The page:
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Individual differences in intracortical inhibition predict motor-inhibitory performance
journal contributionposted on 2019-10-01, 00:00 authored by Jason HeJason He, Ian FuelscherIan Fuelscher, J Coxon, N Chowdhury, Wei-Peng TeoWei-Peng Teo, Pam BarhounPam Barhoun, Peter EnticottPeter Enticott, Christian HydeChristian Hyde
Studies in which single- and paired-pulse TMS was applied during motor task performance have shed considerable light on the functional relevance of popular TMS-derived neurophysiological biomarkers such as short-interval intracortical inhibition (SICI) and long-interval intracortical inhibition (LICI). While it has become well established that corticospinal excitability and intracortical inhibition are modulated during the enactment and cancellation of actions, it has remained unclear as to whether interindividual differences in these neurophysiological markers were associated with an individual’s actual ability to restrain and cancel actions. In this study, we found that individual differences in both SICI and LICI were positively associated with relevant performance metrics on the go/no-go task and stop-signal task. Specifically, we found that individuals with greater resting SICI and LICI were faster to respond on go trials of the go/no-go task and were also more accurate at inhibiting their manual responses on both go/no-go and stop-signal tasks. These results are in support of findings from our earlier study and also provide new evidence for a general relationship between individual differences in resting-state GABAergic intracortical inhibitory functioning and motor inhibition.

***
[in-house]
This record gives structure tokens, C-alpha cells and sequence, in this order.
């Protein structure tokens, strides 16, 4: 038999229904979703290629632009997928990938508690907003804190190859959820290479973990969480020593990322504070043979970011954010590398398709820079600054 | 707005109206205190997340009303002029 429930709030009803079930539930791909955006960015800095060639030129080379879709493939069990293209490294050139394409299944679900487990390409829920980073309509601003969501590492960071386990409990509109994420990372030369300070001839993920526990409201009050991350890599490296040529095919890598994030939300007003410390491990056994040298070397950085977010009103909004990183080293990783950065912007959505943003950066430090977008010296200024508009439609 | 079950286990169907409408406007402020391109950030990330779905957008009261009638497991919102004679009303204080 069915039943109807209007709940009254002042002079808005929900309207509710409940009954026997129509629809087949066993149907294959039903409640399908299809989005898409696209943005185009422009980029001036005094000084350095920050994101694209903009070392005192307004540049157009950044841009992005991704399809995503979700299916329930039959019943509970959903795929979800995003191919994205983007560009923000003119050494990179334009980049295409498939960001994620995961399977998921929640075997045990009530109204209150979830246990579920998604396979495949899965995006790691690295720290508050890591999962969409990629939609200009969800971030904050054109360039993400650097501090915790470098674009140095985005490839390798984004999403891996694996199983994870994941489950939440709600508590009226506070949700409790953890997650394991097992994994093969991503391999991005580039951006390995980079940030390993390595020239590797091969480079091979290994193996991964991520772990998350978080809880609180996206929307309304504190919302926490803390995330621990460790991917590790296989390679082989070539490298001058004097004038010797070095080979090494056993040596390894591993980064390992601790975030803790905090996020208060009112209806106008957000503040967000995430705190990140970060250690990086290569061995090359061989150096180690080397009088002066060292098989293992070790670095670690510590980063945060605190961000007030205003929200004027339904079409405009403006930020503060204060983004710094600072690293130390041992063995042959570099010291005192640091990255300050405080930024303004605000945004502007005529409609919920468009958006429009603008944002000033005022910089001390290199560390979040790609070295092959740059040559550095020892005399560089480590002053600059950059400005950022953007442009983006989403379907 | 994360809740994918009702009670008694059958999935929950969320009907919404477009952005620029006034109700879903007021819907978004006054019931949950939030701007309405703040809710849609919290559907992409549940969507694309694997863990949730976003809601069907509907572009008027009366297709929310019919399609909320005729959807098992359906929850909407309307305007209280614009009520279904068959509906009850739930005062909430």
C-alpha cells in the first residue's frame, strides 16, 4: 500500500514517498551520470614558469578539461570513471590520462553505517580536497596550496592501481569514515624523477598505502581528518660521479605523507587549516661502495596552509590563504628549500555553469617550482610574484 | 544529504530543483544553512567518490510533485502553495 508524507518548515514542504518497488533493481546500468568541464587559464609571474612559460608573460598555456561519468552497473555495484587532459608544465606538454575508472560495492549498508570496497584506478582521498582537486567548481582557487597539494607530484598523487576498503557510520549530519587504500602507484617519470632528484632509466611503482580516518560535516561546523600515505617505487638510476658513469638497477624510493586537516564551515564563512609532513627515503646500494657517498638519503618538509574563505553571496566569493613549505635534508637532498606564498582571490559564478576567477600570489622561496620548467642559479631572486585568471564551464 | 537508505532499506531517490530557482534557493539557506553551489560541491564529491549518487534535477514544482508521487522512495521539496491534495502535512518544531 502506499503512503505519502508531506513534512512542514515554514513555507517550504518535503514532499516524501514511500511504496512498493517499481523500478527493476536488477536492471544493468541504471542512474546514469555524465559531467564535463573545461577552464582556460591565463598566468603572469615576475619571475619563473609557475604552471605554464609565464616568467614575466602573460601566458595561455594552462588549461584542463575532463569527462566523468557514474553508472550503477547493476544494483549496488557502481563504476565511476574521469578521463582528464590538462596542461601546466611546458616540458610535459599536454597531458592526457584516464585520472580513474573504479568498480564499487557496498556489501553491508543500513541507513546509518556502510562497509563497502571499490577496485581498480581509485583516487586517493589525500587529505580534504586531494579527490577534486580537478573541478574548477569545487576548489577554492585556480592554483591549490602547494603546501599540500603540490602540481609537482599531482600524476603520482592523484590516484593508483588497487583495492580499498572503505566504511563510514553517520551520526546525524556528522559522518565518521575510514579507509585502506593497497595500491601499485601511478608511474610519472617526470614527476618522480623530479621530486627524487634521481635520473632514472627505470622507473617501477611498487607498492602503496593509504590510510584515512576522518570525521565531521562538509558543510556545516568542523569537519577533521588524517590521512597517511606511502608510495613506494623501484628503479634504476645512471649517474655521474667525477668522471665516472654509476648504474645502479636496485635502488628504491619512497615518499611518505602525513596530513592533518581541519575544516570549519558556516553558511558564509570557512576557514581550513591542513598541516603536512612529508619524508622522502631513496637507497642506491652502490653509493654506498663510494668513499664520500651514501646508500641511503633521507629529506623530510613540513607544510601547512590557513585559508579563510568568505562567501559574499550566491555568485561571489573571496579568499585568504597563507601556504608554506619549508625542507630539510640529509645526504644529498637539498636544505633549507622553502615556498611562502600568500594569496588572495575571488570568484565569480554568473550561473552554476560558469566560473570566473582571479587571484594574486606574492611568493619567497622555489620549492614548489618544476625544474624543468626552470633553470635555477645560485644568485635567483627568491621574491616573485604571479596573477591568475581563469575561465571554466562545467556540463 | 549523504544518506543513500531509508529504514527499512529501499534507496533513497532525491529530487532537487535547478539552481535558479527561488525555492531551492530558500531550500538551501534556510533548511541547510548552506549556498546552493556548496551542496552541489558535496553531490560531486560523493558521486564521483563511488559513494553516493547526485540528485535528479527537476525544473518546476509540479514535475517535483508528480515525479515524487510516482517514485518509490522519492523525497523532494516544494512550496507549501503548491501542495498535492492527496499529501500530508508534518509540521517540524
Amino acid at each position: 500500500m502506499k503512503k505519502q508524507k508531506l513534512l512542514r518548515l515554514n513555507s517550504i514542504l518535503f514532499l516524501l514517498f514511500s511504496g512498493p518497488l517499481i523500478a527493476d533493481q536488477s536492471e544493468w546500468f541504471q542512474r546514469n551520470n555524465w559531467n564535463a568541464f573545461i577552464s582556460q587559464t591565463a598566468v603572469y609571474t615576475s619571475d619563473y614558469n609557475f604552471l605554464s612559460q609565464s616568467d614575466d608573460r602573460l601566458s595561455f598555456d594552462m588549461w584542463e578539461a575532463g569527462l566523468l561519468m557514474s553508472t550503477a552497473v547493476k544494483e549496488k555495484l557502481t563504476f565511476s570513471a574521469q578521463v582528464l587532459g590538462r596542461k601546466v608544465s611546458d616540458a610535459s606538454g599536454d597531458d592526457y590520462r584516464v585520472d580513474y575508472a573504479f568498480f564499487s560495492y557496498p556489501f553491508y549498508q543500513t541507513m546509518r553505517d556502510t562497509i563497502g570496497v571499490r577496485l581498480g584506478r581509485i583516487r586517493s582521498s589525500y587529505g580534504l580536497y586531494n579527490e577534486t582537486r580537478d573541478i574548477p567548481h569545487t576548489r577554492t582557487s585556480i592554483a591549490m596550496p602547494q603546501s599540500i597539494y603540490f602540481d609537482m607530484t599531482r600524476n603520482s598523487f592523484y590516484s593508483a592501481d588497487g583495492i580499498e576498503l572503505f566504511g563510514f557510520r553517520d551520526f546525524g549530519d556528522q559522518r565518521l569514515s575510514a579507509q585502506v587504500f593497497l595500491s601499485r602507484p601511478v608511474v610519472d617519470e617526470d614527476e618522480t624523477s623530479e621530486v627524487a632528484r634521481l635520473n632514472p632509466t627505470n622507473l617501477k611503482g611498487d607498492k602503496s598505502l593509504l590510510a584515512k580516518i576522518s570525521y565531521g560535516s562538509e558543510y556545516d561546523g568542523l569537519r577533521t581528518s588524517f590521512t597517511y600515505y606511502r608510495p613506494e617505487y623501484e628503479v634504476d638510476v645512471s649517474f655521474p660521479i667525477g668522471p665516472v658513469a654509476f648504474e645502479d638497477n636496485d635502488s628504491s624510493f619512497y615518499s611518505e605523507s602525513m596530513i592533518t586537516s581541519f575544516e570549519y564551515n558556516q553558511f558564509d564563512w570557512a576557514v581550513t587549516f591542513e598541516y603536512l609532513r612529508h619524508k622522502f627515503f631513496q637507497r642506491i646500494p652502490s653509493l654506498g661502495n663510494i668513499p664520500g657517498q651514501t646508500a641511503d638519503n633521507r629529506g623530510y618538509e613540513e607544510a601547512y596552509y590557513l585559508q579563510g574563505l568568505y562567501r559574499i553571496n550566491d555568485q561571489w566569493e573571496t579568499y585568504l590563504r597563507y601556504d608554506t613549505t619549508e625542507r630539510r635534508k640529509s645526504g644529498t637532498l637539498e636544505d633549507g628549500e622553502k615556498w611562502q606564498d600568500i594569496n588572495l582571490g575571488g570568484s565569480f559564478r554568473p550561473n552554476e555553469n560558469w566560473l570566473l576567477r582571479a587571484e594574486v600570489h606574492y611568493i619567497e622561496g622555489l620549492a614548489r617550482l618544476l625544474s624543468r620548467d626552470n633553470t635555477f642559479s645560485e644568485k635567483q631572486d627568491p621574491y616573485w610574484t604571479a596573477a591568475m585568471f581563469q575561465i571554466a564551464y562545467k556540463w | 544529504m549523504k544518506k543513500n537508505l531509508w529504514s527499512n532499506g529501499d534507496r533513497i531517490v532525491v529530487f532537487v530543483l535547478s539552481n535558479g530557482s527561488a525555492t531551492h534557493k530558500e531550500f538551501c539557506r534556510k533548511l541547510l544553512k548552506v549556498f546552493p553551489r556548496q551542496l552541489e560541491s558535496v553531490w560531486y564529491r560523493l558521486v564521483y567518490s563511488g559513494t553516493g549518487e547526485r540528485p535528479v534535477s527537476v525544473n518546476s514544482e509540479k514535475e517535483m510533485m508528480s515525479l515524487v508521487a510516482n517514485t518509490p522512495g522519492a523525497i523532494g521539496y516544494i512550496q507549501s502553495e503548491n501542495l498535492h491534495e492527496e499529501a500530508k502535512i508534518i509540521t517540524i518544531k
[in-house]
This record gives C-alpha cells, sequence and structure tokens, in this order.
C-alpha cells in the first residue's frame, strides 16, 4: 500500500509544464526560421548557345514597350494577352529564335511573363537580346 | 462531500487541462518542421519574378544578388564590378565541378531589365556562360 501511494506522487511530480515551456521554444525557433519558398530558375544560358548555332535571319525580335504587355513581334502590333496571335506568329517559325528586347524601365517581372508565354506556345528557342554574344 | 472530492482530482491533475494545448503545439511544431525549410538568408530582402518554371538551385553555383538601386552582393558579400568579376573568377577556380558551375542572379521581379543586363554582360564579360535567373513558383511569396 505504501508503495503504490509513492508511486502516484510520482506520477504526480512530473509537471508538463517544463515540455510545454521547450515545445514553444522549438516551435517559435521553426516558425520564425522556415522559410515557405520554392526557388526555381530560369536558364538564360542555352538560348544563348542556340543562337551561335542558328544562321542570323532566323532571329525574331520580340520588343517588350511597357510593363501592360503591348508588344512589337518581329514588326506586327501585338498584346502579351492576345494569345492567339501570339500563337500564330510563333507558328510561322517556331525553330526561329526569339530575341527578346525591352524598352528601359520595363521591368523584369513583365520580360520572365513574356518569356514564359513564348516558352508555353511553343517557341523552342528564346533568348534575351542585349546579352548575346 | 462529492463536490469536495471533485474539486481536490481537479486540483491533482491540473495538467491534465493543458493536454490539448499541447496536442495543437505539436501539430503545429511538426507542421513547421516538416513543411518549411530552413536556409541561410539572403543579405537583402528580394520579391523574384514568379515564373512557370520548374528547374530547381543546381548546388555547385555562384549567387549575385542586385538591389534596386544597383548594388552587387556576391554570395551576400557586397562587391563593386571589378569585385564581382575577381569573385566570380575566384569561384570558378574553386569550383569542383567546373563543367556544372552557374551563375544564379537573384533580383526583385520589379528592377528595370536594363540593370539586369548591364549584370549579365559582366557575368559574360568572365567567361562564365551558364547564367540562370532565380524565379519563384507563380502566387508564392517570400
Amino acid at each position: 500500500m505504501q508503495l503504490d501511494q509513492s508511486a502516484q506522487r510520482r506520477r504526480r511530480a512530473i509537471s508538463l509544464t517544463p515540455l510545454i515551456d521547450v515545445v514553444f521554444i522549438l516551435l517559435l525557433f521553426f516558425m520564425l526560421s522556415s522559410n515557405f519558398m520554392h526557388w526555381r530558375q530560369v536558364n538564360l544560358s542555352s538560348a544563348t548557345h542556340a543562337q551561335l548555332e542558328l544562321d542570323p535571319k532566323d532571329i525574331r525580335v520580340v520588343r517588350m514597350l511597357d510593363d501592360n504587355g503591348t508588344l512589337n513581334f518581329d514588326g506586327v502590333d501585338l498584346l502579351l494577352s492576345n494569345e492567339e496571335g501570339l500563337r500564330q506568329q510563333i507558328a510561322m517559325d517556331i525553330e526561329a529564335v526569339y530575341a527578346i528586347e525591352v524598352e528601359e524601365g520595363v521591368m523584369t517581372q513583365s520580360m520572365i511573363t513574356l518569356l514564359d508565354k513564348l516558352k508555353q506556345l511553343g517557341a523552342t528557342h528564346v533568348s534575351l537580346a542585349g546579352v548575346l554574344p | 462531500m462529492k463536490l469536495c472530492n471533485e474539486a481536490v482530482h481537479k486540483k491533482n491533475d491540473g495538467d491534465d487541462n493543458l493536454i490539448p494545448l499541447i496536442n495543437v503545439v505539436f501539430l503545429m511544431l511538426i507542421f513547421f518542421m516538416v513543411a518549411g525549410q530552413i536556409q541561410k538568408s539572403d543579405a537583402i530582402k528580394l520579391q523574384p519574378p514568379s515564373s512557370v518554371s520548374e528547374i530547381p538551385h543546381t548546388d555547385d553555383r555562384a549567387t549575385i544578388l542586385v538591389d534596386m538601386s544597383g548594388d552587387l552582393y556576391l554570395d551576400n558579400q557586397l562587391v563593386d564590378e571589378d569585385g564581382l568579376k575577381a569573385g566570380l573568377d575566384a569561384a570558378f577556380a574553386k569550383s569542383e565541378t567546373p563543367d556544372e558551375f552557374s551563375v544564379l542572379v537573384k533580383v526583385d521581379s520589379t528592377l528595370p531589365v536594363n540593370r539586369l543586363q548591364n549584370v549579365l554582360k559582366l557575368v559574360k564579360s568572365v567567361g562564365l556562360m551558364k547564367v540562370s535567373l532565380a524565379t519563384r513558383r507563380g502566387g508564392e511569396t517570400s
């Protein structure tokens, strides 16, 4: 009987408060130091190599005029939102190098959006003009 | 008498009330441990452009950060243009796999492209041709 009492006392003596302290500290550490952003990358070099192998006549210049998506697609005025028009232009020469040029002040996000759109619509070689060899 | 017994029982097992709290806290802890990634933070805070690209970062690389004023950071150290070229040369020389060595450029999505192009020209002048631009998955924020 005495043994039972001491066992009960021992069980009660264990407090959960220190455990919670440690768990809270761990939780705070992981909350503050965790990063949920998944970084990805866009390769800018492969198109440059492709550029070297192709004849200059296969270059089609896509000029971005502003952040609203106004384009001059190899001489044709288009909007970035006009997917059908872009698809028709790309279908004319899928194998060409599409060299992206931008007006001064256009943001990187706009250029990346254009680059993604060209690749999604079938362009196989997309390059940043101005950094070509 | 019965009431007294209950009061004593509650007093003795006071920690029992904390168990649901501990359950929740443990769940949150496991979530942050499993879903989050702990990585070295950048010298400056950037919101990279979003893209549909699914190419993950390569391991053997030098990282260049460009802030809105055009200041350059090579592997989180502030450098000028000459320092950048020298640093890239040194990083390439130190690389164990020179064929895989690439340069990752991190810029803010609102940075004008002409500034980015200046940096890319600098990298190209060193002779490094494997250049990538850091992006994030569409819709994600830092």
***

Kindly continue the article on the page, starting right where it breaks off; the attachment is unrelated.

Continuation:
JournalExperimental brain research
Pagination2715 - 2727
Publication classificationC1 Refereed article in a scholarly journal
Copyright notice2019, Springer-Verlag GmbH Germany, part of Springer Nature.
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Science & TechnologyLife Sciences & BiomedicineNeurosciencesNeurosciences & NeurologyBrain StimulationTranscranial magnetic stimulationGABAIntracortical inhibitionInhibitionStopGoCancellationRestraintINTERVAL CORTICAL INHIBITIONAGE-RELATED DIFFERENCESRESPONSE-INHIBITIONINTERHEMISPHERIC INHIBITIONCORTICOSPINAL EXCITABILITYCORTICOMOTOR EXCITABILITYVOLITIONAL INHIBITIONSTOP-SIGNALCORTEX